From coastal ranger to combat diver to the Swedish Defence University
Patrik Hulterström has dedicated his life to the military. He is now writing his doctoral dissertation on wargames.
“If there’s one thing we don’t want, it’s war. If we don’t want it, we must understand it as a phenomenon,” he says.
When Patrik Hulterström, 47, talks about his childhood, one might think that a military career was almost inevitable. He spent his summers in the Åland archipelago, on boats and armed with an air rifle, fantasising about becoming a military man, lured by nature, the sea and adventure.
From the kitchen window of the family home on Kungsholmen he could see the military academy at Karlberg Palace and would often cross the canal to play there.
“I found empty casings and saw the cadets exercising in the park. I used to lie in the bushes, throwing pinecones at them. Just before I arrived at the Swedish Defence University, I worked as a platoon commander at Karlberg. The circle was complete. It was from there I was recruited to the university as a teacher, before I began my PhD,” he says.
Before Karlberg, Patrik Hulterström completed his national service as a coastal ranger in Vaxholm, after which he trained as a combat diver.
“I loved the training. Being with the combat divers and coastal rangers was really enjoyable. Hard work, of course, but incredibly rewarding to find out that you have it in you. You’re always challenging yourself in various ways,” he says. “Two days after being demobbed I signed up again as a cadet on a preparatory officer course. It was six months before I began at the naval officers’ college in Karlskrona. I then applied to become a combat diver, something that had always interested me. So, basically, I repeated basic training.”
While Patrik Hulterström subject at Åbo Akademi University is philosophy, at the Swedish Defence University he is studying for a PhD in War Studies.
“War studies is the study of combat and the exercise of military might. It is an interdisciplinary subject covering both combat itself and the factors that affect operations. It often looks at society as well. It is a fairly broad area and one can find a great many fields to study.”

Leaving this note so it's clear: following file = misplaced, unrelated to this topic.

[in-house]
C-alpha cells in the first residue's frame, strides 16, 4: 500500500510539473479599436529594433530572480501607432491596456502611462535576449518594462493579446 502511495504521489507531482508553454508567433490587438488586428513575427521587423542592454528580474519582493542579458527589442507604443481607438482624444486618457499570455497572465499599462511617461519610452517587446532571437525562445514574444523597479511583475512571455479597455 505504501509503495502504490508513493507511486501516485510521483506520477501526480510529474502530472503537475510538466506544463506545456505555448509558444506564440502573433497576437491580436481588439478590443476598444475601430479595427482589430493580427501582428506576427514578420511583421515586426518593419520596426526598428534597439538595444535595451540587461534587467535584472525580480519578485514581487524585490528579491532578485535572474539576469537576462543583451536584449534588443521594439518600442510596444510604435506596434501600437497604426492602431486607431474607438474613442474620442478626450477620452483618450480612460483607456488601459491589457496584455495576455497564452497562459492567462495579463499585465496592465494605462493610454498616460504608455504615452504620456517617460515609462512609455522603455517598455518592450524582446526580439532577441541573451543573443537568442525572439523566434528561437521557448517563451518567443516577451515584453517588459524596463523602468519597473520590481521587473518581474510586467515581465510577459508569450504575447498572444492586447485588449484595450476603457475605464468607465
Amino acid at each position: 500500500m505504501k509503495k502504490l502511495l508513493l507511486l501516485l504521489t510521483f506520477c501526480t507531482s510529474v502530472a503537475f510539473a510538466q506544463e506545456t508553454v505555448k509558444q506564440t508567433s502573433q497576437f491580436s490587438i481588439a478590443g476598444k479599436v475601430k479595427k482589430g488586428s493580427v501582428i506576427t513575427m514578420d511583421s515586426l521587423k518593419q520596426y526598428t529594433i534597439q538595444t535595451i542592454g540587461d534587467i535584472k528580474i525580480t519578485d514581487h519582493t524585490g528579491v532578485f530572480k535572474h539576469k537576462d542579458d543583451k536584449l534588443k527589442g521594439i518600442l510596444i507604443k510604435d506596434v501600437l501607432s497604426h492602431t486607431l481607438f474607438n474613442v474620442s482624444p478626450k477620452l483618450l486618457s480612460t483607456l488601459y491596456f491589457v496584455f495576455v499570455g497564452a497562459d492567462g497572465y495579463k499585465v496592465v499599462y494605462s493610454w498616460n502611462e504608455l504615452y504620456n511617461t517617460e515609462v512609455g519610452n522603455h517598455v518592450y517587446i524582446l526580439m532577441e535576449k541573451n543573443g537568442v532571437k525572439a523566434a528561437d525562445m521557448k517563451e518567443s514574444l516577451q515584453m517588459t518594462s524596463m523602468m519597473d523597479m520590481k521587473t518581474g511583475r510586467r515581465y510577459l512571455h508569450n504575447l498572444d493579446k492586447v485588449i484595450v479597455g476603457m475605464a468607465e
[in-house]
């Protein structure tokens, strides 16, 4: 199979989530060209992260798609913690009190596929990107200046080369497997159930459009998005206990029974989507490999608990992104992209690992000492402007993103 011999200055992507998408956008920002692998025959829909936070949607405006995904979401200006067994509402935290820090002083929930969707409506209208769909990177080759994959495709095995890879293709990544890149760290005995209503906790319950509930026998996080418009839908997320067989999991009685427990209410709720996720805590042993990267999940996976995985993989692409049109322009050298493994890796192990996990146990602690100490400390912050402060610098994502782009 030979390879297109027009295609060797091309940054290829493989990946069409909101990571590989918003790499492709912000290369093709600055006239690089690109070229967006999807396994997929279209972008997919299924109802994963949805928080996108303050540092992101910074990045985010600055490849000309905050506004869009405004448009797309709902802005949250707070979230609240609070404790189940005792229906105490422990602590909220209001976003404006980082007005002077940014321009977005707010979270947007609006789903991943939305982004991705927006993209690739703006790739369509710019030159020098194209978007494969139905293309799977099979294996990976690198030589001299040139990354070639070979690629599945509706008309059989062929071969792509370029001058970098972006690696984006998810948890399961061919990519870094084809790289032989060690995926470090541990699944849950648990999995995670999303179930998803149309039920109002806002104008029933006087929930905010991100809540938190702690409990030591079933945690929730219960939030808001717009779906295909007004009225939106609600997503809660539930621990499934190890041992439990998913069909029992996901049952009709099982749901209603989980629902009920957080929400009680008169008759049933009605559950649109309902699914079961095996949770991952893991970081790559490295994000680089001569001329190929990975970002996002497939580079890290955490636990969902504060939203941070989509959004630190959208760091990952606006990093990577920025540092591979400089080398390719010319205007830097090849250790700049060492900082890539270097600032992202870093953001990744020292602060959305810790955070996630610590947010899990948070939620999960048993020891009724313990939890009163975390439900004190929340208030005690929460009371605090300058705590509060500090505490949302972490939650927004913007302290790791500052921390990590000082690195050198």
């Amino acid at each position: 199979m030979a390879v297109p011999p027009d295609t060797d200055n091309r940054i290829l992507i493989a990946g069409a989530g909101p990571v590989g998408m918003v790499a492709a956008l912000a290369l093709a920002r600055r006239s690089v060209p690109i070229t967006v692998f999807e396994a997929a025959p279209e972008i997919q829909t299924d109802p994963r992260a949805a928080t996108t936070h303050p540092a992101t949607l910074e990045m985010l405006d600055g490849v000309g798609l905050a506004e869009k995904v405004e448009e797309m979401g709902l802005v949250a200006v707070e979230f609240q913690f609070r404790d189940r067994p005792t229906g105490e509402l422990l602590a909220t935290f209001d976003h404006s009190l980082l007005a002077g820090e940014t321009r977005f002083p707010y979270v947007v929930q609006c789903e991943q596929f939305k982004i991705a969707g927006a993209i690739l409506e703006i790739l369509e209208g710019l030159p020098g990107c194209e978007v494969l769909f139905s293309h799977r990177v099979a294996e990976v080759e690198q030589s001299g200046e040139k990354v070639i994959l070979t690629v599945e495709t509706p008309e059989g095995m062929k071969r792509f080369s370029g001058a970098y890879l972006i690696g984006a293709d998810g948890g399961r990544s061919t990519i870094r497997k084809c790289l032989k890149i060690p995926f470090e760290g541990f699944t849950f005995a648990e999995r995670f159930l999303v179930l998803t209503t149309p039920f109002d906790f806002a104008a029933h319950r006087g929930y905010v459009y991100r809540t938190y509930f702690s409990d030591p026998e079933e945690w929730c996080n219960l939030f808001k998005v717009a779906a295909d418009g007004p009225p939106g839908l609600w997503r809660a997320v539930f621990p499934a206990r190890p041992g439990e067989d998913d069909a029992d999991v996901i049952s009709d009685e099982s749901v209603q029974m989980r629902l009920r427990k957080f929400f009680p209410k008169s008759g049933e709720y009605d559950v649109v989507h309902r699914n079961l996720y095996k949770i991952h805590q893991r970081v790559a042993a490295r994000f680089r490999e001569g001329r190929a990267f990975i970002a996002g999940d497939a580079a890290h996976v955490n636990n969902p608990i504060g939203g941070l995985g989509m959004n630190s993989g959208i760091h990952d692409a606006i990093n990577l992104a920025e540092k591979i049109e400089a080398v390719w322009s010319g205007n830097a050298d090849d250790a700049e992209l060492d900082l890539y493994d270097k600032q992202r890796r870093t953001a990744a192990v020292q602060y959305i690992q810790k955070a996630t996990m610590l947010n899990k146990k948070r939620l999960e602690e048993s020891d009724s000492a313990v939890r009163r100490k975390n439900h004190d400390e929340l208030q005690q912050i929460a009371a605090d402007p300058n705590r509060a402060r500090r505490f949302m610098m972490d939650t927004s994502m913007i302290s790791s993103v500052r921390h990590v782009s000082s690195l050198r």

Patrik Hulterström has chosen to study wargames, the very definition of which is a matter for some debate.
“Wargames are quite difficult to define. Personally, I require an abstraction, the use of some kind of map and symbols that represent units and weapons systems, for example. This can be used in combination with real exercises in which units are represented in the game, but fundamentally the abstraction should be there,” he says.
Why did you choose wargames for your PhD?
“If there’s one thing we don’t want, it’s war. If we don’t want it, we must understand it as a phenomenon. If we do end up in one, we would like to deal with it in the best possible way, with the least possible suffering. Hopefully, with sufficient knowledge, war may become obsolete.”
When teaching cadets, Patrik is careful to remind them of the consequences their decisions might have in a real conflict.
“In the wargame, it’s only a symbol but in reality, it’s a ship or a battalion of people and all of them disappear. The lives of a great many people are at stake,” he says.
At the Swedish Defence University, Patrik Hulterström has discovered a platform on which he can share the experience and knowledge he has gained over the years.
“What I find cool, exciting and challenging is the opportunity for self-improvement while at the same time disseminating knowledge to students at the Swedish Defence University. In particular, knowledge of wargames and the benefits of philosophy to war studies,” he says.
Someone like Patrik Hulterström who has dedicated their life to the military will inevitably encounter prejudice. According to Patrik himself, the most common form is that violence acts as some kind of driving force.
“For me, it’s quite the opposite. Of course, when you’re young you think it’s great to shoot and blow things up, but not to harm anyone. I became an officer because I don’t want war. We need a military that can ensure that we can continue to live life the way we do. Hopefully, in the future it won’t be necessary but that is probably far away,” he says.